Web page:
He has returned to the country since then, and he thought he would get it out of his system, “but I only became more interested,” he said.
Several weeks ago, Draper, 25, a York University graduate and a trained teacher, joined a group of about 130 young Jewish adults from North America, the United Kingdom and New Zealand who are joining the Israeli army through the Tzofim Garin Tzabar program.
The program – supported by Israel Scouts, the Ministry of Absorption, the Jewish Agency and the Israel Defence Forces’ Nachal Corps – involves the recruits living together on a kibbutz for three months and then serving individually in the army.
The kibbutz will become the group’s home in Israel even after they join the army, and they can return there for Shabbat and holidays. “We’ll be serving in the army as individuals, but we will continue to have group support,” Draper said.
The process leading up to the move to Israel included five seminars throughout the year in which participants learned about their duties in the army and their rights as citizens of Israel, and created support relationships with peers.
Draper’s flight, which was paid for by the Jewish Agency, marked the first time a group – about 30 are in the contingent, and half are from Canada – has left from Toronto, said Dina Gidron, outgoing regional director of Israel Aliyah Centre, which is affiliated with the Jewish Agency.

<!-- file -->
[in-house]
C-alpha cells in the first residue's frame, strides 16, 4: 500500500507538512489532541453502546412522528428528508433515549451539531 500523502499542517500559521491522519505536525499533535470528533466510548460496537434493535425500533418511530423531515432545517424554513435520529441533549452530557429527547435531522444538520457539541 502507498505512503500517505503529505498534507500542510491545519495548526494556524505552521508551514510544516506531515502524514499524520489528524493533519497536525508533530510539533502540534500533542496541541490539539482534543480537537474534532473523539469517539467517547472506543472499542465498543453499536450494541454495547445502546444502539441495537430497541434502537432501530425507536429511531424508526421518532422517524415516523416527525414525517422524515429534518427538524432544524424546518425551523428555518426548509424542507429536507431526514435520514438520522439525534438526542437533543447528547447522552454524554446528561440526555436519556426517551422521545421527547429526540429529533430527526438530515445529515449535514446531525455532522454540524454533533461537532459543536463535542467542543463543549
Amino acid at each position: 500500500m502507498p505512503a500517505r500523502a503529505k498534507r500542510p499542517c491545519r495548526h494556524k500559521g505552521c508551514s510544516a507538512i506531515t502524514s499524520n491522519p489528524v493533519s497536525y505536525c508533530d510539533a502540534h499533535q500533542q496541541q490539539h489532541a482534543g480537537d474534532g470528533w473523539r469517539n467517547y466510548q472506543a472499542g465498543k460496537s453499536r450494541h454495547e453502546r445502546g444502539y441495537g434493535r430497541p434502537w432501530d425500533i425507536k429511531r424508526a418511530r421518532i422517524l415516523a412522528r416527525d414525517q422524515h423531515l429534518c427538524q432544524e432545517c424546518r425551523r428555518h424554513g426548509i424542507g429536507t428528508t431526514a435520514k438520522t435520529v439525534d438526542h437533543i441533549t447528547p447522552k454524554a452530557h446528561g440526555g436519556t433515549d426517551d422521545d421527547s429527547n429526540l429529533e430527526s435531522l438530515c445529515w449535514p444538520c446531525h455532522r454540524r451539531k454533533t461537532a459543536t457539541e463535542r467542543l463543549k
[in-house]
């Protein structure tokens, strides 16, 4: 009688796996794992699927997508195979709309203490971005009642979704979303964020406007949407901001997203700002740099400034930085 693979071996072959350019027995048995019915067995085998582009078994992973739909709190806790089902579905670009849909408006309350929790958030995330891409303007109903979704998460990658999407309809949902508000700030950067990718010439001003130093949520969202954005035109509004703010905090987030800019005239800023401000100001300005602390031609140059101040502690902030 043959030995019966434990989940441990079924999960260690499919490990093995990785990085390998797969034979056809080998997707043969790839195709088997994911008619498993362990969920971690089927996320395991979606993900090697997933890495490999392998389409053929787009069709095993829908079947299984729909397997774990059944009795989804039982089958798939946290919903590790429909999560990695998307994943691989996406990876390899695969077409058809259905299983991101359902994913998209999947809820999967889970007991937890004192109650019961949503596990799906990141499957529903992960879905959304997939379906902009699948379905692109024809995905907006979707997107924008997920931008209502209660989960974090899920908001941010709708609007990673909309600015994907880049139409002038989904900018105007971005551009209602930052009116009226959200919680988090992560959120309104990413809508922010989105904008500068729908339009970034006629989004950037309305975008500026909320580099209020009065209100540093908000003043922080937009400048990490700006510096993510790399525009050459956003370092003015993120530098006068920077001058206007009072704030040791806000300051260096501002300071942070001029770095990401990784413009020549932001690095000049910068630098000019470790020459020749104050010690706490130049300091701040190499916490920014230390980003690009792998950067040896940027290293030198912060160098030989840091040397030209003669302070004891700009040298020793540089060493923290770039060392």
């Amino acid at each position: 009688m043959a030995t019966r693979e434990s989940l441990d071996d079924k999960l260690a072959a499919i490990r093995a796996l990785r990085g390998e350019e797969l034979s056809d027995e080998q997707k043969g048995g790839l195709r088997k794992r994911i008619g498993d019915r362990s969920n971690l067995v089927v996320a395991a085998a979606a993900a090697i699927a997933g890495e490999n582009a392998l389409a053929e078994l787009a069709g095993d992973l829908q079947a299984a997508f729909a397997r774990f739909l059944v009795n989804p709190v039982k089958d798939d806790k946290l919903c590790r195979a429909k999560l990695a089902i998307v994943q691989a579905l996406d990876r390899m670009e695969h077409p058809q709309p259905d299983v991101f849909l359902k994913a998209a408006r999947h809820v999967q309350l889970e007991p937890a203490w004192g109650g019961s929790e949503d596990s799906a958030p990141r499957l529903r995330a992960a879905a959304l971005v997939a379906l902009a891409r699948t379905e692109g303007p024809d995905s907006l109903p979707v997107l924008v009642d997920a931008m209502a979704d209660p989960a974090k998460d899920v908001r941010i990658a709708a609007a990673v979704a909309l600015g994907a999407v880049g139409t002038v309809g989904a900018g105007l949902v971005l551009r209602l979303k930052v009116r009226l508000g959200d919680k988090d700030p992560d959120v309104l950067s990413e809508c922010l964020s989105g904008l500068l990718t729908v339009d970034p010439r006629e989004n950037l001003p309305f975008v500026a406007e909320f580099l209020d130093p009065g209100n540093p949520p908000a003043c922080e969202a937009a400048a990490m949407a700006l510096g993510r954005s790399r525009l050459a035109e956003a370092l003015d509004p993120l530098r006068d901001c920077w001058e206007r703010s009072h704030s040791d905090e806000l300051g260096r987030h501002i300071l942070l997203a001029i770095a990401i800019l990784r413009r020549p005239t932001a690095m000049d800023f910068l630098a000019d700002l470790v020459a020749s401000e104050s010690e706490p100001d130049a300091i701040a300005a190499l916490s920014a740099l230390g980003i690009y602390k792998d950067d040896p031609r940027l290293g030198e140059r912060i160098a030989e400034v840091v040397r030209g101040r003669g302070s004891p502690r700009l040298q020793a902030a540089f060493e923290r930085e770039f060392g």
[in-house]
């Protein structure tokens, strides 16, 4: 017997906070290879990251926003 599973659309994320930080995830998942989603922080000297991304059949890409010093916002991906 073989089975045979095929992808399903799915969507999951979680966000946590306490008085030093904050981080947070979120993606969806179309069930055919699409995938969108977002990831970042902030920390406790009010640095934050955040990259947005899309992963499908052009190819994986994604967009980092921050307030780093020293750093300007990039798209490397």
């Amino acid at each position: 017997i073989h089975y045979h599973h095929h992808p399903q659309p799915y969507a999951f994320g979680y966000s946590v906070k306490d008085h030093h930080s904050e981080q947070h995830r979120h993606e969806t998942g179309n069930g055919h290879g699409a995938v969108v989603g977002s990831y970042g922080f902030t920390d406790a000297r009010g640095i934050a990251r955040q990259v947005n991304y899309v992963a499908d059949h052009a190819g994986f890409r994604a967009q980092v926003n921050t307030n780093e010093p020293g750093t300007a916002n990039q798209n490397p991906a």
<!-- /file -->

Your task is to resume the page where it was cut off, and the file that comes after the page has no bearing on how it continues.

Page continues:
“Last year, seven or eight people [from Canada] joined the New York trip, but this is [a significant indicator] of the aliyah growth from Canada,” she said.
Draper’s grandparents were Holocaust survivors, he said, “and that was a motivator in my decision. I don’t want Jews to experience another Holocaust event. Israel provides a safe place for world Jewry. I feel that they look out for us.”
He made his plans well before the current situation in Israel, but he said that it “reaffirms that it is the right thing for me to do. It is a difficult time now, but [Israel] is always a difficult place to live.”
With a background in competitive sports – he played AAA hockey in Richmond Hill and was a referee for six years – Draper said he is well suited to be a combat soldier, because “I enjoy physical and mental challenges.”
Speaking several hours before his flight was set to leave, Draper said he anticipates that his biggest challenge will be learning conversational Hebrew and increasing his vocabulary.
“I’ve had my last pizza dinner at home, and I’m ready to go. I’ll miss my parents, my two sisters and my dog, but because I’ll be a lone soldier, I’ll be able to return to Canada for three weeks every year.”
His mother Scarlett, a teacher with the Toronto District School Board, said she and her husband Tom are proud of Aaron, “but full of apprehension. I believe, though, that they will look after our kids.”
Copyright The Canadian Jewish News.